In the meantime, be sure to check out the regional game day treats we’ve made from past Super Bowls:
- NC Panthers
- San Francisco 49ers
- Denver Broncos
- Philadelphia Eagles
- LA Rams
- Atlanta Falcons
- Seattle Seahawks
- New England, New England, New England, New England
Stone Crabs with Mustard Sauce
- 4 pounds stone crab claws
- 1/2 cup mayonnaise
- 1 tablespoon dijon mustard
- 1/2 lemon juiced
- 2 teaspoons worcestershire sauce
- hot sauce to taste
FOR THE MUSTARD SAUCE:
- In a small bowl, whisk together the mayonnaise, mustard, worstershire sauce and lemon juice. Add hot sauce to taste and whisk to combine. Refrigerate until you're ready to serve.
FOR STONE CRABS:
- Most fish mongers will crack stone crabs for you if you ask them. It's fine to do that if you're going to be eating the crabs the same day. If you're going to wait for a day or two, it's best to crack them yourself to maintain their freshness.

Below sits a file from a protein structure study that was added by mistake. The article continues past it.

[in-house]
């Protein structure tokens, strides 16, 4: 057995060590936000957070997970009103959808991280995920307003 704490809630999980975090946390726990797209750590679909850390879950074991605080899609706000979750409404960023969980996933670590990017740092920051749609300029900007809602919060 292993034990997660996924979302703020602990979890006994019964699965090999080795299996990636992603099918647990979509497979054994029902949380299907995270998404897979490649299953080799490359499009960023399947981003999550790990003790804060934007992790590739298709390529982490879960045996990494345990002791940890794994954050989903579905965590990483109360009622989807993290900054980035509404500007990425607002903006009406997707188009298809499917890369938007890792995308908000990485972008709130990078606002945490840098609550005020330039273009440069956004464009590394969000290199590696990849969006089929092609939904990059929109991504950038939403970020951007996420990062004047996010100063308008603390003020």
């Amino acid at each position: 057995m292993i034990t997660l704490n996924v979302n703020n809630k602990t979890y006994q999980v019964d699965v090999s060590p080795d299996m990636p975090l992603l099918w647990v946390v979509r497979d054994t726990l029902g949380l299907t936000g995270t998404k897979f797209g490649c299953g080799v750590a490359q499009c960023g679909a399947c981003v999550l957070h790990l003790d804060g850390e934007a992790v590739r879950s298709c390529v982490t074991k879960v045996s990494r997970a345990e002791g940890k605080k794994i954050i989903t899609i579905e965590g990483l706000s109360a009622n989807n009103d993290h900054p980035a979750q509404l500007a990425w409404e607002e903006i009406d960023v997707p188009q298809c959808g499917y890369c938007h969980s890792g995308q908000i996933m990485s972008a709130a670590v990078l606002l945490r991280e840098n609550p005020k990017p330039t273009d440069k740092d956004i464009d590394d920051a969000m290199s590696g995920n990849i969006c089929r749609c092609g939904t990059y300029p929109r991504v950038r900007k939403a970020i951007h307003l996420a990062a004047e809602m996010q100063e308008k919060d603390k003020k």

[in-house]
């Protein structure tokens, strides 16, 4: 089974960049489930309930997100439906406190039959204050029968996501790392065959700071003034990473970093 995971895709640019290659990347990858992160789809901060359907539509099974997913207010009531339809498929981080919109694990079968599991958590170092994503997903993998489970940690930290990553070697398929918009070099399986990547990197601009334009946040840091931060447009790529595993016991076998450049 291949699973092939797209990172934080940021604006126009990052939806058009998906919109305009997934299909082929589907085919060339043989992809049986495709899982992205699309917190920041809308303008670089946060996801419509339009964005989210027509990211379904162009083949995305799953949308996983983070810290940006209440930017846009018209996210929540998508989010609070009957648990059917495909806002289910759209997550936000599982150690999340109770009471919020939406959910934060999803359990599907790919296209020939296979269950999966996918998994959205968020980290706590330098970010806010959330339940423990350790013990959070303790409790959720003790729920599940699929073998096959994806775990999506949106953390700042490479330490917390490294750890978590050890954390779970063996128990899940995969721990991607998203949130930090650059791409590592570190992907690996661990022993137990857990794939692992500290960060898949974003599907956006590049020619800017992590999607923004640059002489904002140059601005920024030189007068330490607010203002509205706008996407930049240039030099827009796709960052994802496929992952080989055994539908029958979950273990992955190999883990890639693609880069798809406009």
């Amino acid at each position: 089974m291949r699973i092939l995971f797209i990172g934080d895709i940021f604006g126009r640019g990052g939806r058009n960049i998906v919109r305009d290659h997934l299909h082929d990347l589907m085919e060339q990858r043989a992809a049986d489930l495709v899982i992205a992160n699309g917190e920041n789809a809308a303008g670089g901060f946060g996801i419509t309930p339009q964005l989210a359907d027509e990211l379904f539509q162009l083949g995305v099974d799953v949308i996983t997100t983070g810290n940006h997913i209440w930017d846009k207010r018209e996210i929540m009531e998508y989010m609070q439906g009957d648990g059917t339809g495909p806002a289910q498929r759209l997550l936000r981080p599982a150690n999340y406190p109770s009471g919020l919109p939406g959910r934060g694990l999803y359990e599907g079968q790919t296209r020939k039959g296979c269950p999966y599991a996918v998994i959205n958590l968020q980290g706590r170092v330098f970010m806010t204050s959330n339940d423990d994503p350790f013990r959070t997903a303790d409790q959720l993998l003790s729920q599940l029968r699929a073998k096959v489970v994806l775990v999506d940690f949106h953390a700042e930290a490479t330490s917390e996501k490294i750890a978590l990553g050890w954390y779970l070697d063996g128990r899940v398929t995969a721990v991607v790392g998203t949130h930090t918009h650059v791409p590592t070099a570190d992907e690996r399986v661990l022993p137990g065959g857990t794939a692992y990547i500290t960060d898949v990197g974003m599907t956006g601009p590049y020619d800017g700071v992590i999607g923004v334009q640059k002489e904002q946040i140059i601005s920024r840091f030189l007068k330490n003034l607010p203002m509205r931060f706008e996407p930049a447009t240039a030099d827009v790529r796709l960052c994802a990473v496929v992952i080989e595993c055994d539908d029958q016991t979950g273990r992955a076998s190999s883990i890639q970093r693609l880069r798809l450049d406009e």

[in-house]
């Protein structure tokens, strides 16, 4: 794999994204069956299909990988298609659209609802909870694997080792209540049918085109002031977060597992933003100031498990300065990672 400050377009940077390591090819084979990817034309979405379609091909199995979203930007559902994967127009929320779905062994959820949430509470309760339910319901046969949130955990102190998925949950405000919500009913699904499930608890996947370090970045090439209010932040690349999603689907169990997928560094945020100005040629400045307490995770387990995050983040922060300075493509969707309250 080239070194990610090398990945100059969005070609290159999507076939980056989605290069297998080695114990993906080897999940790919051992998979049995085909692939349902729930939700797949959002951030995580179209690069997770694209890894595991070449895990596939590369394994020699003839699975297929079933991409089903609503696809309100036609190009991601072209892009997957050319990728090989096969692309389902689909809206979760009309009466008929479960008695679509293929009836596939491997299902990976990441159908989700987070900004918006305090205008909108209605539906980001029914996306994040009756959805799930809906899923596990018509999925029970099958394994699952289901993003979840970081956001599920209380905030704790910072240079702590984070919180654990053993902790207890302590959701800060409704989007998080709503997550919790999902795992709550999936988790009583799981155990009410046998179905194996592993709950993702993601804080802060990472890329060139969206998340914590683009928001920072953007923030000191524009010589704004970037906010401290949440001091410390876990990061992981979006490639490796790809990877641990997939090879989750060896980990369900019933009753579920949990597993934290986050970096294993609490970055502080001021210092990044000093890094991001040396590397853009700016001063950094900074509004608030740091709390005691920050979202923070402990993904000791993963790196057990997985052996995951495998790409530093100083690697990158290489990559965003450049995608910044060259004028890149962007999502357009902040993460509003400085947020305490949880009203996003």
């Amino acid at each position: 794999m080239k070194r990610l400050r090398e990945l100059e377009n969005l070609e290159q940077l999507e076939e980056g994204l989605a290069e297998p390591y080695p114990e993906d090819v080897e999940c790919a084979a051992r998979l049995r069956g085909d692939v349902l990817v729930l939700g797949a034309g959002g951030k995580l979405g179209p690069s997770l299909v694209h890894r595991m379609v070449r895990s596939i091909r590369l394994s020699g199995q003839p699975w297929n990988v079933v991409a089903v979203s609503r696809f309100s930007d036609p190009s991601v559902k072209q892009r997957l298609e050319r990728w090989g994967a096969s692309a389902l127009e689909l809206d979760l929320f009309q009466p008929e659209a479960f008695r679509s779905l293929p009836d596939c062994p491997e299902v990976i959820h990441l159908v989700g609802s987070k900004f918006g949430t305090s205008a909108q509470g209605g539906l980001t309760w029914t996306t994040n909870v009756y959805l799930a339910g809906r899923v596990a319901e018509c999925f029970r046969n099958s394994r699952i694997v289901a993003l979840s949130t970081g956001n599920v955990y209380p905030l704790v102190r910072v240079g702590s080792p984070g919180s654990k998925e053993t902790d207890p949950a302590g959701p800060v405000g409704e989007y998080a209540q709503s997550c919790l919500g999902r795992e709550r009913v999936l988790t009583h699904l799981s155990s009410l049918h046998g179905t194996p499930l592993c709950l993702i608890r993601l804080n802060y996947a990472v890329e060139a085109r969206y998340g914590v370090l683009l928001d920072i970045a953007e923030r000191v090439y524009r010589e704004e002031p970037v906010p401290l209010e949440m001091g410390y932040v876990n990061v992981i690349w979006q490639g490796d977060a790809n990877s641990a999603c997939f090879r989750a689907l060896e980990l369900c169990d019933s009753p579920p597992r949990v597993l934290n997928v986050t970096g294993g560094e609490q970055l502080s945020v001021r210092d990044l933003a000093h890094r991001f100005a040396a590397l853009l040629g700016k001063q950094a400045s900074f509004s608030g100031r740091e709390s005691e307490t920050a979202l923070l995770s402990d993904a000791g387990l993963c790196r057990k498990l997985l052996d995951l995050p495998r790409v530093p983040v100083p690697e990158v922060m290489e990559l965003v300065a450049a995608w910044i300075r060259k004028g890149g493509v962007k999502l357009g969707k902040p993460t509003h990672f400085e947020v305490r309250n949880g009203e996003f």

TO CRACK THE STONE CRABS WITH A SPOON:
- Hold a dishtowel in your non dominant hand. Place a crab claw in the dish towel and using the back of a heavy metal spoon, whack the claw in several places to crack the shell.
- You want to make sure you've cracked it in enough spots that you'll be able to get the meat out, while simultaneously being careful not to crush the shell and send small shards into the meat.
- Transfer the cracked claws to a platter and scatter with lemon wedges. Serve with mustard dipping sauce on the side.